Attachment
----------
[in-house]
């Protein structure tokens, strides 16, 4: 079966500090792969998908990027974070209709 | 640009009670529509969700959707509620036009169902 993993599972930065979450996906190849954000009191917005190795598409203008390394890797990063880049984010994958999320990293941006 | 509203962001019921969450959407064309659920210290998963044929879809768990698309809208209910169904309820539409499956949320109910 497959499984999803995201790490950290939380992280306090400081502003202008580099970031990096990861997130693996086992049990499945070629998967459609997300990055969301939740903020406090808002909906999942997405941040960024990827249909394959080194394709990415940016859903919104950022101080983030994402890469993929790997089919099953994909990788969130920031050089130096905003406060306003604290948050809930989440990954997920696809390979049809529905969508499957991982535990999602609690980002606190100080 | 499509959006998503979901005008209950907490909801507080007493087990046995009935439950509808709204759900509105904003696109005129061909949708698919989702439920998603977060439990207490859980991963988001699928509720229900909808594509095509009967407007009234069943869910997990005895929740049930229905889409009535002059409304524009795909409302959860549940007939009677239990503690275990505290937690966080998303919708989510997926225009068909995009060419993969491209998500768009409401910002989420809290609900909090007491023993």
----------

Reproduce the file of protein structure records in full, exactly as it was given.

[in-house]
């Protein structure tokens, strides 16, 4: 079966500090792969998908990027974070209709 | 640009009670529509969700959707509620036009169902 993993599972930065979450996906190849954000009191917005190795598409203008390394890797990063880049984010994958999320990293941006 | 509203962001019921969450959407064309659920210290998963044929879809768990698309809208209910169904309820539409499956949320109910 497959499984999803995201790490950290939380992280306090400081502003202008580099970031990096990861997130693996086992049990499945070629998967459609997300990055969301939740903020406090808002909906999942997405941040960024990827249909394959080194394709990415940016859903919104950022101080983030994402890469993929790997089919099953994909990788969130920031050089130096905003406060306003604290948050809930989440990954997920696809390979049809529905969508499957991982535990999602609690980002606190100080 | 499509959006998503979901005008209950907490909801507080007493087990046995009935439950509808709204759900509105904003696109005129061909949708698919989702439920998603977060439990207490859980991963988001699928509720229900909808594509095509009967407007009234069943869910997990005895929740049930229905889409009535002059409304524009795909409302959860549940007939009677239990503690275990505290937690966080998303919708989510997926225009068909995009060419993969491209998500768009409401910002989420809290609900909090007491023993």